Edinburgh-based Equality Network this week published responses from the main political leaders into questions on equality, asylum and human rights after the Referendum. We analyse what they said, and what they didn’t.
Our second and last article out of two will examine pro-Union – Better Together/No party leaders responses, yesterday we analysed the responses of the pro-independence Yes party leaders.
Devolution and the promise of more powers for Holyrood is possibly the final major campaign move for Better Together, however Ruth Davidson has indicated there will be no devolution of equality powers to Holyrood after the Referendum. The Scots Tory leader has refused to back the idea of a written constitution for Scotland with equality and human rights protections, as suggested by the SNP and Yes Scotland and explains why issues, including equal pension provision for same-sex couples, should be retained by London.
Asked specifically whether her party would support a written constitution in the event of a Yes vote, she responded, “If Scotland does vote to leave the United Kingdom, then it is the policy of the Scottish Government to call a constitutional convention. If this were to transpire, then it will be up to the people of Scotland to decide what provisions are included in any future written constitution and I would not wish to pre-empt this.”
The openly gay leader, elected in 2011, also makes no specific equality-enhancing commitments in her response, but does indicate Holyrood powers could be clarified in the area of equality, adding, “it is fair to say that their scope could be better understood and this is an on-going challenge for the Scottish Parliament.”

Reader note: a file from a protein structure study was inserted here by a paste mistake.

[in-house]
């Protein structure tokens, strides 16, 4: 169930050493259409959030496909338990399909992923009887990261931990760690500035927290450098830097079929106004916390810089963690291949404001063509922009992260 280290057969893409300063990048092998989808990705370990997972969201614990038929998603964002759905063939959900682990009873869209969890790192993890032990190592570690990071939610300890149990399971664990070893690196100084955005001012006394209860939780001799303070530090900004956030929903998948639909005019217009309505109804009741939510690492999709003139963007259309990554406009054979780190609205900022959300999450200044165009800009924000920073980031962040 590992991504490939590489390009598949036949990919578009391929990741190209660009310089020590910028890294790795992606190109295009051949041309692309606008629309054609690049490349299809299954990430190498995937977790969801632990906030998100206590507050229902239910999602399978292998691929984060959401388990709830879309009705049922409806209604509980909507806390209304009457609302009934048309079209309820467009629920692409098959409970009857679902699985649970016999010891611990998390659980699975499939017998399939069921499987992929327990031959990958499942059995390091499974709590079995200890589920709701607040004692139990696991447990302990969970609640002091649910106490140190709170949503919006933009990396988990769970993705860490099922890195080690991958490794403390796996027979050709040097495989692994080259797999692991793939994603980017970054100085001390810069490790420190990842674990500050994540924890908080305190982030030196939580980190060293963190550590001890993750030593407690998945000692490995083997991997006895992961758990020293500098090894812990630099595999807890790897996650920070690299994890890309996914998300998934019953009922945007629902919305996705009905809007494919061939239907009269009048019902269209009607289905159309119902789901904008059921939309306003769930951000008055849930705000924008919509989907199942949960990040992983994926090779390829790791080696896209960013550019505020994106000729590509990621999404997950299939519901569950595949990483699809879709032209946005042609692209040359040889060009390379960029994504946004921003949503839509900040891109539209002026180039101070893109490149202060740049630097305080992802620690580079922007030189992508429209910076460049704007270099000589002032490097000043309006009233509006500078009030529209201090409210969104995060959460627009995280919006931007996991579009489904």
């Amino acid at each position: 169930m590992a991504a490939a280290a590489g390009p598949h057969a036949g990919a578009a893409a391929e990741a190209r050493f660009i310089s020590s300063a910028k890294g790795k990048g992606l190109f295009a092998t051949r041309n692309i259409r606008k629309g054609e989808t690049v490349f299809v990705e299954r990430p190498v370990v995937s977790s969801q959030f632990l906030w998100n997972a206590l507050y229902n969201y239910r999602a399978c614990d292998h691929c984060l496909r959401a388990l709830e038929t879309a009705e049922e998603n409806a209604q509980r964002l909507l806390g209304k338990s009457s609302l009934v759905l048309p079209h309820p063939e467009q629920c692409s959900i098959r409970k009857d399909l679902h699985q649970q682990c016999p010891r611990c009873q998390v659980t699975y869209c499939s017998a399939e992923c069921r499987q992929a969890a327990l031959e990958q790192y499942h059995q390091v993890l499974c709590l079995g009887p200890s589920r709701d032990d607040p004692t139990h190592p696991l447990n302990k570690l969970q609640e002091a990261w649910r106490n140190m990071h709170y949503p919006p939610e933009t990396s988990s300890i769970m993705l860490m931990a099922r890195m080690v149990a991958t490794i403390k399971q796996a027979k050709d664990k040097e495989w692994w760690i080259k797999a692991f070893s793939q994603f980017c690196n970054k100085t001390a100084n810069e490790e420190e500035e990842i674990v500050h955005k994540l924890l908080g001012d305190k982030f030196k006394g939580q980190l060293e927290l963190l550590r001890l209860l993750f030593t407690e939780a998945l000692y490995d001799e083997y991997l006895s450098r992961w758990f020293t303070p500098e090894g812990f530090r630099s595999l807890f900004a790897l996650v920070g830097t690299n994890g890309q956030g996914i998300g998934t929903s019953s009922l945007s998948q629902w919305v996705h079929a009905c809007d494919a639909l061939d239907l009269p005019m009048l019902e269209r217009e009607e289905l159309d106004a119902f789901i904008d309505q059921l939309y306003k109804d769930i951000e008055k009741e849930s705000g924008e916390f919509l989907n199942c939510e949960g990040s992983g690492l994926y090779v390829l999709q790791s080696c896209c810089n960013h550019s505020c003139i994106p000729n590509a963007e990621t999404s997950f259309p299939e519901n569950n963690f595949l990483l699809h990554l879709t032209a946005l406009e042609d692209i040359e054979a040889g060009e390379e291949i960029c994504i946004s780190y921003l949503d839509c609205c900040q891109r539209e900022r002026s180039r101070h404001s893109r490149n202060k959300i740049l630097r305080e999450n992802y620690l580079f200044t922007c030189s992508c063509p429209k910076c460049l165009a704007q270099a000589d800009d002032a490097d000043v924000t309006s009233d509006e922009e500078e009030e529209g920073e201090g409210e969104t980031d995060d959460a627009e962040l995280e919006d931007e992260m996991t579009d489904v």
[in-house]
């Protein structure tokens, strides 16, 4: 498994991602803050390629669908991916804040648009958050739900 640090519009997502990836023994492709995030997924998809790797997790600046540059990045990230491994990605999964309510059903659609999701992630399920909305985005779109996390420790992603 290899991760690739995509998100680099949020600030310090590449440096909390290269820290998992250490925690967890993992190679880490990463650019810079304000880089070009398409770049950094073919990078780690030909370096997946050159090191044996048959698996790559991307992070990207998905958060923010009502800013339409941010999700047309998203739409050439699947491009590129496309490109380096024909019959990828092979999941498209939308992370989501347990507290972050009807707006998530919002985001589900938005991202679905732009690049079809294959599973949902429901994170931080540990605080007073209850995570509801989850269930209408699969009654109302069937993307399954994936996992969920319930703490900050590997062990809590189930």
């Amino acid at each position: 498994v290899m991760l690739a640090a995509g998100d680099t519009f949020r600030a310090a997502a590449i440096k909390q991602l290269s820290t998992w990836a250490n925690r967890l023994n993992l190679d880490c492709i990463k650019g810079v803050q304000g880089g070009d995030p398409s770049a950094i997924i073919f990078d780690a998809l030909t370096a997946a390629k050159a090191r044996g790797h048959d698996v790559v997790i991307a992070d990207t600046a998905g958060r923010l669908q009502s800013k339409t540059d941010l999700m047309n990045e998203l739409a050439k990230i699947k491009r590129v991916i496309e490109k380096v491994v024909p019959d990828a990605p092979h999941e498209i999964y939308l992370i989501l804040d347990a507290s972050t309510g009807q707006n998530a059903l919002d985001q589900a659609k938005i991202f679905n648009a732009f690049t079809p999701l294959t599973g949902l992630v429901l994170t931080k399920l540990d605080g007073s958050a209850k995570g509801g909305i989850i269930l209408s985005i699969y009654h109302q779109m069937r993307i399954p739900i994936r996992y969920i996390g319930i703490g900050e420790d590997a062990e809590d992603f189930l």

Ruth Davidson draws attention to the wide network of UK foreign missions across the world and the work they do to tackle LGBTI equality. “The Department for International Development, in accordance with the Foreign and Commonwealth Office and the Government Equalities Office, has worked hard to promote LGBTI rights. From Ric Todd in Poland to Jon Benjamin in Chile, many of our ambassadors have marched proudly in support of gay rights and, in 2011, Mark Gooding, who is openly gay, was appointed ambassador to Cambodia. Moreover, across the world Britain has helped to fund various organisations dedicated to safeguarding LGBTI rights. From Aphrodite’s Pride in Jamaica, to KAOS in Turkey, grassroots organisations have benefited from Britain’s support.”
She openly criticises the proposed smaller network of around 100 foreign embassies which the Scottish Government sets out in their White Paper. “With less diplomatic clout and a smaller international aid budget, an independent Scotland would be less likely to affect change”, she says.
In a response to KaleidoScot on this topic, the Foreign & Commonwealth Office confirmed that, of their 270 foreign locations, some staff had taken part in events for IDAHO and local Pride celebrations in the past year, but failed to take the opportunity to explain what action or specific diplomatic progress had been made in those 81 countries where homosexuality is still illegal.